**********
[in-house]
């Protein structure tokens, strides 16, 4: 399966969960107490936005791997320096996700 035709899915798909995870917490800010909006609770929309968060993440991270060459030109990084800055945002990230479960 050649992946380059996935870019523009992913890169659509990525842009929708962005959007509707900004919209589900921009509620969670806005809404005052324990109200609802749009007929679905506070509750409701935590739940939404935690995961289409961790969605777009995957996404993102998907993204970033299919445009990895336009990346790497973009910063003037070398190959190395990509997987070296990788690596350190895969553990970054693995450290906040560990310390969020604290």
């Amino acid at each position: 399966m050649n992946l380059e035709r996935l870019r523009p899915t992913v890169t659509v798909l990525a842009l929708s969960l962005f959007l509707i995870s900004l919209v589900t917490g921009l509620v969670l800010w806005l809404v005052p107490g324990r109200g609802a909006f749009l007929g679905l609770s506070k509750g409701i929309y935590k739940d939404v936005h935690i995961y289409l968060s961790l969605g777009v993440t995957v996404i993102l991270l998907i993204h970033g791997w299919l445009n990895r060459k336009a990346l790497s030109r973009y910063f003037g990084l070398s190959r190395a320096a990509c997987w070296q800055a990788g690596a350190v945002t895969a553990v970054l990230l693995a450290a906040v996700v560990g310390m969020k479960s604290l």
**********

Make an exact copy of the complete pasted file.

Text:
[in-house]
């Protein structure tokens, strides 16, 4: 399966969960107490936005791997320096996700 035709899915798909995870917490800010909006609770929309968060993440991270060459030109990084800055945002990230479960 050649992946380059996935870019523009992913890169659509990525842009929708962005959007509707900004919209589900921009509620969670806005809404005052324990109200609802749009007929679905506070509750409701935590739940939404935690995961289409961790969605777009995957996404993102998907993204970033299919445009990895336009990346790497973009910063003037070398190959190395990509997987070296990788690596350190895969553990970054693995450290906040560990310390969020604290």
């Amino acid at each position: 399966m050649n992946l380059e035709r996935l870019r523009p899915t992913v890169t659509v798909l990525a842009l929708s969960l962005f959007l509707i995870s900004l919209v589900t917490g921009l509620v969670l800010w806005l809404v005052p107490g324990r109200g609802a909006f749009l007929g679905l609770s506070k509750g409701i929309y935590k739940d939404v936005h935690i995961y289409l968060s961790l969605g777009v993440t995957v996404i993102l991270l998907i993204h970033g791997w299919l445009n990895r060459k336009a990346l790497s030109r973009y910063f003037g990084l070398s190959r190395a320096a990509c997987w070296q800055a990788g690596a350190v945002t895969a553990v970054l990230l693995a450290a906040v996700v560990g310390m969020k479960s604290l």